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Thread: Intel Motherboards




  1. #1
    Join Date
    Mar 2003
    Posts
    2

    Lightbulb Intel Motherboards

    Are they good? Is it worth getting pci-express? Is serial ATA worth it?? All comments are welcomed and very much appreciated as I am building my first system. I wanted to build a new system and was putting together the following items:

    Ultra Dragon Glossy Silver ATX Mid Tower Case with Clear Side Front USB & FireWire and Ultra 500Watt Power Supply $99

    Chaintech GeForce PCX 5700 / 256MB / PCI Express / VGA / DVI / TV Out / Video Card $169

    Kingston 1024MB PC4200 533Mhz DDR2 Memory $329

    Seagate 80GB Serial ATA Hard Drive 7200 / 8MB / 8.5 / S-ATA-150 2@ $79

    Speeze Socket 775 / Intel Prescott 3.4Ghz / Dual Ball Bearing / Copper Core / CPU Cooling Fan $39

    Intel D915PBLL Socket 775 ATX Motherboard and Intel Pentium 4 540 3.2Ghz Processor $379

    Total price thru tiger direct $1180

  2. #2
    Join Date
    Nov 2003
    Location
    Minnesota, United States
    Posts
    4,543

    Default Re: Intel Motherboards

    Quote Originally Posted by james007
    Are they good? Is it worth getting pci-express? Is serial ATA worth it??
    No; rarely; yes.

    Use Newegg instead of Tiger Direct.

    If you need your computer to use something like a gigabit ethernet adapter, or SCSI/RAID (or SATA/RAID) adapter, PCI-E would be something you would have use for. It will also have use when BTX replaces ATX. It has no use in the graphics department (other than dual SLI, which is a waste of money), and won't for quite some time. If you need PCI-E, it's worth waiting until socket 754 and socket 939 (both AMD sockets) have good boards available with PCI-E.

    In the mean time, there are a few changes you should make, assuming you're going to be overclocking and the primary use for this is gaming (which I can decern by looking at your hardware).

    Unless you really like the case, get something cheaper. There are some nice, but cheap, $26 Raidmax cases at Newegg that are quite nice. I'd suggest a 420W PSU from Thermaltake for this system, which will be about $40.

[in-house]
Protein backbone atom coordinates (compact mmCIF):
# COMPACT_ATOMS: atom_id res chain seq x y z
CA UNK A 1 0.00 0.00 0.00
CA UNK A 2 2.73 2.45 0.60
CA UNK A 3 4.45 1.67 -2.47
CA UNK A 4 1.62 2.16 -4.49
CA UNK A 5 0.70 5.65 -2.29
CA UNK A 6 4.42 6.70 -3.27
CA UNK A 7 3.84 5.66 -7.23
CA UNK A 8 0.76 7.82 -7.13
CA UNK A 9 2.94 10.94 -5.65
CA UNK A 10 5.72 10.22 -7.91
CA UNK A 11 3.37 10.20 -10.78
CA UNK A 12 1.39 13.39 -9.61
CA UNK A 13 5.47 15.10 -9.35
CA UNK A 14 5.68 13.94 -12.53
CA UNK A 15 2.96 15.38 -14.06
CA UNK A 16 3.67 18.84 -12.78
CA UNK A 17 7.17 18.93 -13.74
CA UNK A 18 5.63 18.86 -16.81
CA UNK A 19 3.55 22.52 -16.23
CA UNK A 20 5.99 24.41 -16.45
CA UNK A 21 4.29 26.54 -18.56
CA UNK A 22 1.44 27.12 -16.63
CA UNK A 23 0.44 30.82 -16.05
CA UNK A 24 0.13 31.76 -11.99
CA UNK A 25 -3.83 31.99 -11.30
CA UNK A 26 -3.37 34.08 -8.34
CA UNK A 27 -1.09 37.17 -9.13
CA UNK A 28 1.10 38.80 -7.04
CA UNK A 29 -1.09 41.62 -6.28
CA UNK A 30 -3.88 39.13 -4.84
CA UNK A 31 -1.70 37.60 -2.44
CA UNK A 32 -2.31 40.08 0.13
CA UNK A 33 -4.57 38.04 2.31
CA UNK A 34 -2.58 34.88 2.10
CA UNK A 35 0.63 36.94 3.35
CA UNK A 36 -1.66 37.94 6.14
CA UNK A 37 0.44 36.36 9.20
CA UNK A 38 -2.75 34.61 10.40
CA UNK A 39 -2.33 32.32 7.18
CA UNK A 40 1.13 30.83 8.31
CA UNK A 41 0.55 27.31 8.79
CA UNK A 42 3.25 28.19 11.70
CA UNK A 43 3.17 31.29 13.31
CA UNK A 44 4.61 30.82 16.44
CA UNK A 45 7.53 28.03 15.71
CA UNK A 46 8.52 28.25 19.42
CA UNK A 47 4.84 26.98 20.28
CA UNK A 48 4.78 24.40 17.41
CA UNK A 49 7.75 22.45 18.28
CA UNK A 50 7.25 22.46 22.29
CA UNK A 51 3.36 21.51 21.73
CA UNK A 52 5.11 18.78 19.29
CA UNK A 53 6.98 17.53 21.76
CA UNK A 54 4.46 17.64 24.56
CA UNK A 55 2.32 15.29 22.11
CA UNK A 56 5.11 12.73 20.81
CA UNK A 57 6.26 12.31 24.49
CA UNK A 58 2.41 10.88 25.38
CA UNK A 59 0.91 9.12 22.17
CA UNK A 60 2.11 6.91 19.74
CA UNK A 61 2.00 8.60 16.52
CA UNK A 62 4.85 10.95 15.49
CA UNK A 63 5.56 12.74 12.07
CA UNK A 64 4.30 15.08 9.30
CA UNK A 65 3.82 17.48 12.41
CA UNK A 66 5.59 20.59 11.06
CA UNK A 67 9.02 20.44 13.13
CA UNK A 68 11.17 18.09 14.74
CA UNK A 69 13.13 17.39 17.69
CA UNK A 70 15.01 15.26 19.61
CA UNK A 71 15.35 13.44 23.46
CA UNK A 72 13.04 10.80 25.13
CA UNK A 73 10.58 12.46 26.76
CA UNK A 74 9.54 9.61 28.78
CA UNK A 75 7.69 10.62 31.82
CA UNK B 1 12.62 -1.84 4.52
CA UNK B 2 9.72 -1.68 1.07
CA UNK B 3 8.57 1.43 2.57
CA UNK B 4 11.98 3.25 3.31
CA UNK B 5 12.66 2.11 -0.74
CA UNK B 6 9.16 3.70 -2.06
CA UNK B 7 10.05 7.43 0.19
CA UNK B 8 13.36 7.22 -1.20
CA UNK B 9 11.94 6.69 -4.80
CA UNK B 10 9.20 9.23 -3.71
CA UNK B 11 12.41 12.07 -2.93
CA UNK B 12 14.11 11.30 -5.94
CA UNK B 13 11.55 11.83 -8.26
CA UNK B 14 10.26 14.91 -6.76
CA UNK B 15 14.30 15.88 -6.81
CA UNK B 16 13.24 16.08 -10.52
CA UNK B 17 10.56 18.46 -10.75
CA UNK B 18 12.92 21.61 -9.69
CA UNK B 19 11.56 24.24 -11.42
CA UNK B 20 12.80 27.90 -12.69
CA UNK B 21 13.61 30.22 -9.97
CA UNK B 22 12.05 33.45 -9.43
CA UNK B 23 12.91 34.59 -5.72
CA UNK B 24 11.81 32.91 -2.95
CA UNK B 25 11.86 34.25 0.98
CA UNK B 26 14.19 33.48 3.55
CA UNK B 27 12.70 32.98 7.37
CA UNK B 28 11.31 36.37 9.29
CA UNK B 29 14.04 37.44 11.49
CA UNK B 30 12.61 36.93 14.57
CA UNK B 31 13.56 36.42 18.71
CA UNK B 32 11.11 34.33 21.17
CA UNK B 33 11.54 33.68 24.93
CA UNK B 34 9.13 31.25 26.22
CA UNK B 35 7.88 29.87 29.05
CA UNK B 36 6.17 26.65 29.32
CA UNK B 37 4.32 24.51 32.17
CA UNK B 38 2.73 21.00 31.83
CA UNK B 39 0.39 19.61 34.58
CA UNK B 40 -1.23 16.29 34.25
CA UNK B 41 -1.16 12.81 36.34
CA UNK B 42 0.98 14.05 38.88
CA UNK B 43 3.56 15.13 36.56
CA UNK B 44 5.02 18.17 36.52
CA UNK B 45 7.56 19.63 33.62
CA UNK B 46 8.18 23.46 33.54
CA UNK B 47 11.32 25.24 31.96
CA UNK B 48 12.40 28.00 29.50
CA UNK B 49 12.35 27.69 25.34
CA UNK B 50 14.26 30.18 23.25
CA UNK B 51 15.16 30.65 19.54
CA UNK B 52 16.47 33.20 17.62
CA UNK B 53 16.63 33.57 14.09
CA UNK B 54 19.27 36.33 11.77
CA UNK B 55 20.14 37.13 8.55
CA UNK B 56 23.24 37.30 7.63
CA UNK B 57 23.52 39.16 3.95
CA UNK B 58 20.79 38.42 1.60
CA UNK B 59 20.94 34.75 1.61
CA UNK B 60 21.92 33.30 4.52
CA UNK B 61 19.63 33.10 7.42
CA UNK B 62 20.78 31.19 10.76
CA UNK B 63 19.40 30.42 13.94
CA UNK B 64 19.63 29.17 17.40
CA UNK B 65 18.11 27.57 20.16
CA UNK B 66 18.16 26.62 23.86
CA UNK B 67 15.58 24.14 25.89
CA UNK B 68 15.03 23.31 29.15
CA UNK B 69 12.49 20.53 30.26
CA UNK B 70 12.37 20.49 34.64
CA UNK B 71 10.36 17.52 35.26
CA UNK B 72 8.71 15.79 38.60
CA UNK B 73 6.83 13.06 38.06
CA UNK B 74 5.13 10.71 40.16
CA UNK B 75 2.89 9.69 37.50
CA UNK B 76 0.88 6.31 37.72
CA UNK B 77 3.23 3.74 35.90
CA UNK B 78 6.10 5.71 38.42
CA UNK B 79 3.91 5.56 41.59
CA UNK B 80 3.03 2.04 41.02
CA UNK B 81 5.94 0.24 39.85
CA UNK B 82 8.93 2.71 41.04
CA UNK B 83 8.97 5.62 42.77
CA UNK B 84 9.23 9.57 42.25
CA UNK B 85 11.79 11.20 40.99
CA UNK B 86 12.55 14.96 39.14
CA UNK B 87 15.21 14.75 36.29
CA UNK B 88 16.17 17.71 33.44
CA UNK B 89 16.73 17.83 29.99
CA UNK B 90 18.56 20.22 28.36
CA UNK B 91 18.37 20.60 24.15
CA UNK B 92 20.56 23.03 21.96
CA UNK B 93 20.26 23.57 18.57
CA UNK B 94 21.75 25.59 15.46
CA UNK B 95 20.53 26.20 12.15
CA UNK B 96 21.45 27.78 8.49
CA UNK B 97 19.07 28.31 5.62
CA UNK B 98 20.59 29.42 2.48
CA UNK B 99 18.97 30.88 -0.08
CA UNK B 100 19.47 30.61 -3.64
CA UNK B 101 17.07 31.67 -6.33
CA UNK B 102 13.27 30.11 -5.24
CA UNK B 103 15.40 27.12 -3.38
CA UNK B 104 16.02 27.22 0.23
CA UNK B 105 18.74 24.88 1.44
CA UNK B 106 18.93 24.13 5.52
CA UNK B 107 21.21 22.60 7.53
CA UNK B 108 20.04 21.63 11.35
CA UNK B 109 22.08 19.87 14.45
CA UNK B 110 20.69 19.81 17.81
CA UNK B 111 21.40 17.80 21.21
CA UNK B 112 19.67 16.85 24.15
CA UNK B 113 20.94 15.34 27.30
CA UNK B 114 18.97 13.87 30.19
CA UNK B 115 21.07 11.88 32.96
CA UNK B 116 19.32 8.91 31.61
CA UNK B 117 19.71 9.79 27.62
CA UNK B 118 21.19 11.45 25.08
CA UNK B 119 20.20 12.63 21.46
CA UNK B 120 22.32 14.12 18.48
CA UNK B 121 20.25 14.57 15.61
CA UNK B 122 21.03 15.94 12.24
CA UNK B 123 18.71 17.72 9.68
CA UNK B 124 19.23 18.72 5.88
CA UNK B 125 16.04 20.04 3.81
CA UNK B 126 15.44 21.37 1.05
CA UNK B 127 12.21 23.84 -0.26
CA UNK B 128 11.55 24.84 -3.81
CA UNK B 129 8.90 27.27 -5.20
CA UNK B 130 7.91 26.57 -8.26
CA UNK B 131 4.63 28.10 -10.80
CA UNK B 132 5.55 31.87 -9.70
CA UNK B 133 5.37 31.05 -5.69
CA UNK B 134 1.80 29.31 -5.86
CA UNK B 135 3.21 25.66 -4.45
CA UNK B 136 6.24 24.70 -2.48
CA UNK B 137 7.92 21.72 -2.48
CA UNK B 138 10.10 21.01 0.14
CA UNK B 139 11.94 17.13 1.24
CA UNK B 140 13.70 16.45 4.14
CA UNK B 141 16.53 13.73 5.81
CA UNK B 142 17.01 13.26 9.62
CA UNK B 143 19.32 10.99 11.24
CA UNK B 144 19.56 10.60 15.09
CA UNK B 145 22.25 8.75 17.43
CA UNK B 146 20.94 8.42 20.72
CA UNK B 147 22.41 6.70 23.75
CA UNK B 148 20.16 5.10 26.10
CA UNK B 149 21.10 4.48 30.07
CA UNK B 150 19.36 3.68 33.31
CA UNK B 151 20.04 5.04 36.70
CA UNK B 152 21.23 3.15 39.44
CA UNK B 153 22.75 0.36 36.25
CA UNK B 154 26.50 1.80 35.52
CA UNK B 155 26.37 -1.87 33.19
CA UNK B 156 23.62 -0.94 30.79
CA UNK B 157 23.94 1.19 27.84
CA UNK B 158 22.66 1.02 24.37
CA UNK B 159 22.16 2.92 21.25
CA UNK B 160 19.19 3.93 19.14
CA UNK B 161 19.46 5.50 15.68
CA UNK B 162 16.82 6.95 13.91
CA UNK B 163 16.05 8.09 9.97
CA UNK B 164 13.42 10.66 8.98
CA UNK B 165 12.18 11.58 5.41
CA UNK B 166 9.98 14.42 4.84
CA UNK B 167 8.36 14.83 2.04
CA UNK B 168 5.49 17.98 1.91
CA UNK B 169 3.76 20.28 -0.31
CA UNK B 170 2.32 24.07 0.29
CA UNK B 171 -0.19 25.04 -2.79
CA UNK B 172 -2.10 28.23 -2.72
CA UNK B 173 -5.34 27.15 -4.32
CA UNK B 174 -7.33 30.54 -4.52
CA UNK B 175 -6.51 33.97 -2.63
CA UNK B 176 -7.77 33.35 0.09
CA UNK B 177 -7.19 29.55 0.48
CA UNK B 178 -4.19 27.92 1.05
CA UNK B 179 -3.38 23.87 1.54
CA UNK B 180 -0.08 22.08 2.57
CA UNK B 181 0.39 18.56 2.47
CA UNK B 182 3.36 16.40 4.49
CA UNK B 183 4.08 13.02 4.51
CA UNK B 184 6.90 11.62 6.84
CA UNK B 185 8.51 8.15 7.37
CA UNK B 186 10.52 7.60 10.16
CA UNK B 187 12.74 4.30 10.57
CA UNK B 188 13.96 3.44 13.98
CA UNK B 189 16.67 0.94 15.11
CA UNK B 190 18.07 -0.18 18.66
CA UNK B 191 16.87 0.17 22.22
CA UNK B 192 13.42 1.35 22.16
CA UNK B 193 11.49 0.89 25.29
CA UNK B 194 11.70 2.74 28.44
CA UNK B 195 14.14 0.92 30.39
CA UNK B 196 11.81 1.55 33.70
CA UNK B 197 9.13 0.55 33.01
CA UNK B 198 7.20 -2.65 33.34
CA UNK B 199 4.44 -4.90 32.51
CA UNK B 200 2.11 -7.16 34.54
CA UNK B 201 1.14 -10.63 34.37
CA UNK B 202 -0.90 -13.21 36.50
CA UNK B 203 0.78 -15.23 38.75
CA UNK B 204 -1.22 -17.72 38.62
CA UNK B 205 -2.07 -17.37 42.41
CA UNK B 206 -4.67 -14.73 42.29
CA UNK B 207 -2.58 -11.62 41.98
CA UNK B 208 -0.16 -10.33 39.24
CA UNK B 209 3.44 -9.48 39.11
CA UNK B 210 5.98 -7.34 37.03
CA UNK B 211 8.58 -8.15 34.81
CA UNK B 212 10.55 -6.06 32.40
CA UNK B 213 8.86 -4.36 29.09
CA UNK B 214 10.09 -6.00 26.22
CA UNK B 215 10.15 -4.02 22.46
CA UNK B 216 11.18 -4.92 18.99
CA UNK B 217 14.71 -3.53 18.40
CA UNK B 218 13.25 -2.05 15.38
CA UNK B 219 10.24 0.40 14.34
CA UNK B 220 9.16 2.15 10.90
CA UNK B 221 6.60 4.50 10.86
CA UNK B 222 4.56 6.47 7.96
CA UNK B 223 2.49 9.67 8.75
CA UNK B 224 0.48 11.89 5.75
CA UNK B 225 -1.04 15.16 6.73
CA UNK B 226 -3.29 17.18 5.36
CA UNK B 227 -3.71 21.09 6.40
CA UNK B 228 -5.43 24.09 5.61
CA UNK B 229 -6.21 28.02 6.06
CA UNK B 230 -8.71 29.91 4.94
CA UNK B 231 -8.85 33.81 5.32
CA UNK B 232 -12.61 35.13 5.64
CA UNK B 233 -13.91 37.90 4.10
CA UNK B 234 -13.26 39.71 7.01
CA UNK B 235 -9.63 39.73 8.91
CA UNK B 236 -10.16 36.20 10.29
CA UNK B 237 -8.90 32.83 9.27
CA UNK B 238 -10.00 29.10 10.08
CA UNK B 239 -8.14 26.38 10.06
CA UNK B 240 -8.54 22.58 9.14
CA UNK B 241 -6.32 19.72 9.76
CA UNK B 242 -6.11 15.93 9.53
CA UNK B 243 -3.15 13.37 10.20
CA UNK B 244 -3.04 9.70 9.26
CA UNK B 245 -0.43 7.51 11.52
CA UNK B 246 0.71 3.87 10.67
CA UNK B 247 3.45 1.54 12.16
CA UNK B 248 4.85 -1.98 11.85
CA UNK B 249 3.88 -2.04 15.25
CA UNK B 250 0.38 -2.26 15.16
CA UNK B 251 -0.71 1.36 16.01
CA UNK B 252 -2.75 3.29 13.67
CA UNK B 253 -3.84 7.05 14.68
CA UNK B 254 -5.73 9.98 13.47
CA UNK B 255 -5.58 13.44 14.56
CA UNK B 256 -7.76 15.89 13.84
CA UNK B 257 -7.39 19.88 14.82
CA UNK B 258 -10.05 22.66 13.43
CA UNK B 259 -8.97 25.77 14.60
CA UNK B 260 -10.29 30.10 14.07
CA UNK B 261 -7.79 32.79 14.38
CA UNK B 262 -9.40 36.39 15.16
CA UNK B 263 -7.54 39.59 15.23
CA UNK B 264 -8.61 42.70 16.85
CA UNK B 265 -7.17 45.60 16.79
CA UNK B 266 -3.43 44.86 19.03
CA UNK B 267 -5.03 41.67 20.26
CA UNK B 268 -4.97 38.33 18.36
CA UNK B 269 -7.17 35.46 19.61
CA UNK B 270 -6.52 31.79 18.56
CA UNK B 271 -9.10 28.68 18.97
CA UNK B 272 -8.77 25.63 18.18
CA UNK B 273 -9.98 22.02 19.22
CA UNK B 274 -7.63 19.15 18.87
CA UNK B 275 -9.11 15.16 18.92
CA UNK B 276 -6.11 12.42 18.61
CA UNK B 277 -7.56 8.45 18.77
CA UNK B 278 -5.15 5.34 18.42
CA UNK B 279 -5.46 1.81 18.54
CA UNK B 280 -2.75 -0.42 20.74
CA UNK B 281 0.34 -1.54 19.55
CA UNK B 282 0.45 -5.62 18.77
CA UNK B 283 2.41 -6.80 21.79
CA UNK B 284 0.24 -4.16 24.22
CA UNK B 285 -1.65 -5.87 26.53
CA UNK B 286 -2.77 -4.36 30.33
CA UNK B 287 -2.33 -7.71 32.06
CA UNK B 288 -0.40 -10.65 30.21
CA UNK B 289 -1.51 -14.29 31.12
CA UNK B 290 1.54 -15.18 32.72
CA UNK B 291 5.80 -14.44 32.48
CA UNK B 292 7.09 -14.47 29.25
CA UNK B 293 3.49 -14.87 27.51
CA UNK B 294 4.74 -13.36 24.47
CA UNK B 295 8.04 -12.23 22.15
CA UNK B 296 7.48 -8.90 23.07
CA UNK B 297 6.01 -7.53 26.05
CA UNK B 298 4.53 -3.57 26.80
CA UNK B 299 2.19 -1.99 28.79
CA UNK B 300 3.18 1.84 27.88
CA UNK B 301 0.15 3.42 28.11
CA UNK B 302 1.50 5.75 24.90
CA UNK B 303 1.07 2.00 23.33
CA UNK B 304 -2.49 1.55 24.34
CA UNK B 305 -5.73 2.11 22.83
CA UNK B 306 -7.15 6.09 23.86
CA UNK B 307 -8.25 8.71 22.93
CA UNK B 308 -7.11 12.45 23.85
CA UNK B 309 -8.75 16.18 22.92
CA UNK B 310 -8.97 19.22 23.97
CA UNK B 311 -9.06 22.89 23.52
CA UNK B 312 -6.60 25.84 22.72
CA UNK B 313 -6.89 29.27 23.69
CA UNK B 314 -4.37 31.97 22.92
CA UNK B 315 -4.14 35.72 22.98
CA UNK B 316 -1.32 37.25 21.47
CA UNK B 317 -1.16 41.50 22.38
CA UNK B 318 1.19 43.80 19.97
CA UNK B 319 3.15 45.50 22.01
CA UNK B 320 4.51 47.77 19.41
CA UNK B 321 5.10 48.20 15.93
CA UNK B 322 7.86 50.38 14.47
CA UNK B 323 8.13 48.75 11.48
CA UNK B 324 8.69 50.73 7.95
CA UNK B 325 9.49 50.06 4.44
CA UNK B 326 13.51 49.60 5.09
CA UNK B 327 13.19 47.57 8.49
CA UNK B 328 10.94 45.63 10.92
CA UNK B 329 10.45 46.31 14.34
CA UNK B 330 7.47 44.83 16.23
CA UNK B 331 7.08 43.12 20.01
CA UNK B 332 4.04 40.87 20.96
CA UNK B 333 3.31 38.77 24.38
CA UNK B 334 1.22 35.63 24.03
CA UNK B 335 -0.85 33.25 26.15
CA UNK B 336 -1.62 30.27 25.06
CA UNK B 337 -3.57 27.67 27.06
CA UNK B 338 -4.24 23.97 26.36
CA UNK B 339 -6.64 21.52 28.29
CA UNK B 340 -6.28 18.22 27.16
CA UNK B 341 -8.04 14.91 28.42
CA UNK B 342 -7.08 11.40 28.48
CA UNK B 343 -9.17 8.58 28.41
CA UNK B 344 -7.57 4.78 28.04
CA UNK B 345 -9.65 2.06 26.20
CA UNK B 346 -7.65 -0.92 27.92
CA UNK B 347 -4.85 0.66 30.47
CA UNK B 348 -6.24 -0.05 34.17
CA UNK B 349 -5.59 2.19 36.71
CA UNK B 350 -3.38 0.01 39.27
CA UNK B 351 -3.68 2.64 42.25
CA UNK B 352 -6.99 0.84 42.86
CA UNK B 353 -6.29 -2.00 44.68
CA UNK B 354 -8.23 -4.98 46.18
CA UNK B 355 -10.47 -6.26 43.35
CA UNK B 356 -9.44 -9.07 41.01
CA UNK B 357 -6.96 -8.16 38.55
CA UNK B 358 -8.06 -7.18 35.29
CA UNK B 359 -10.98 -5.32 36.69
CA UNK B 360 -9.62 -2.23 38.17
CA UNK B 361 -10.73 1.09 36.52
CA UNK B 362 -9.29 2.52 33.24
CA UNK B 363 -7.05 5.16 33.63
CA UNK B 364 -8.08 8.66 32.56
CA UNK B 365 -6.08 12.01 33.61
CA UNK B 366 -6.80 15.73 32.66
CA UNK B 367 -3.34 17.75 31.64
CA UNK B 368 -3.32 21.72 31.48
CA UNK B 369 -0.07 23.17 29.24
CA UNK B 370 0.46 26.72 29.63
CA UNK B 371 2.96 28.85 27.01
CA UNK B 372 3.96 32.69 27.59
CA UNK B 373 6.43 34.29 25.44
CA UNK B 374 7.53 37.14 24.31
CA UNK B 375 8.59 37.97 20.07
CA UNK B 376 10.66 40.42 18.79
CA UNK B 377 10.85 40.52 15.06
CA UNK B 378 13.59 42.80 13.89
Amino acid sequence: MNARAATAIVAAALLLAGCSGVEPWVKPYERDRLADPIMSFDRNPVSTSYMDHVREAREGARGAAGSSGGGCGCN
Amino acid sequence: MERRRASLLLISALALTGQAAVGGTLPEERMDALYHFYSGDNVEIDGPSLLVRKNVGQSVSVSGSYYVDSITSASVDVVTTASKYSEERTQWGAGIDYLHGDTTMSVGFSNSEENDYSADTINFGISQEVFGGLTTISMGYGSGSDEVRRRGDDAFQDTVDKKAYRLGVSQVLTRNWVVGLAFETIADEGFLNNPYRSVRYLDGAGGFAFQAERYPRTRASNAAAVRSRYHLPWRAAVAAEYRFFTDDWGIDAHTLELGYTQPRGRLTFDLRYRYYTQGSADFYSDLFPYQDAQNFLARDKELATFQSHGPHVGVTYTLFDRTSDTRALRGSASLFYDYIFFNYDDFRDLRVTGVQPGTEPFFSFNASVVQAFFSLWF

I'd say change the video card to a GeForce 6800, which will cost $280, give or take $5, but it won't be hard for me to cut the price in other areas.

    You could get some Crucial Ballistix PC3200 if you're goign to be doing some heavy overclocking. A couple sticks will cost $280, but should put the overclocking limitation back on the temperature. Or, you could save yourself some money and get something cheaper, like Corsair XMS PC3200. Athlon 64s don't gain much by operating at 1:1, so you don't really need expensive overclocking RAM. I'd suggest you save $50 and go with that Corsair. Just run it async from the CPU's base clock (FSB on a non-K8 CPU) and leave it at stock timings for best performance. The money saved here alone gets you a much more powerful video card than what you were looking at.

    Make the motherboard an MSI K8N Neo Platinum. It's one of the best socket 754 motherboards out there. I'm assuming you can't find the DFI LANParty UT nF3 250Gb, since Newegg doesn't carry it. That's just about the best motherboard money can buy for a socket 754 system.

    For a heat sink/fan, I'd suggest a Thermaltake Venus 12, along with some Arctic Silver 5. That should let you overclock pretty far.

    A Seagate 80Gb SATA is perfect.

    Spend the rest on the processor. Your choices are the Sempron 3100 (I wouldn't recommend it), Athlon 64s with PR ratings between 2800-3400, and the Athlon 64 3700. Get whatever you feel like paying for, and get an OEM version as it will be cheaper and not have the HSF, which you donn't need. With my changes, the price should be under $900 before the CPU, so you have quite a bit of room here. If you want, you can change the motherboard to an MSI K8N Neo2 Platinum, and get an Athlon 64 3500 as your processor. That allows you to run the RAM in dual channel, and has better upgrading options. But the 3500 alone goes for about $350, so you may want to stick with a socket 754 setup, depending on your budget.

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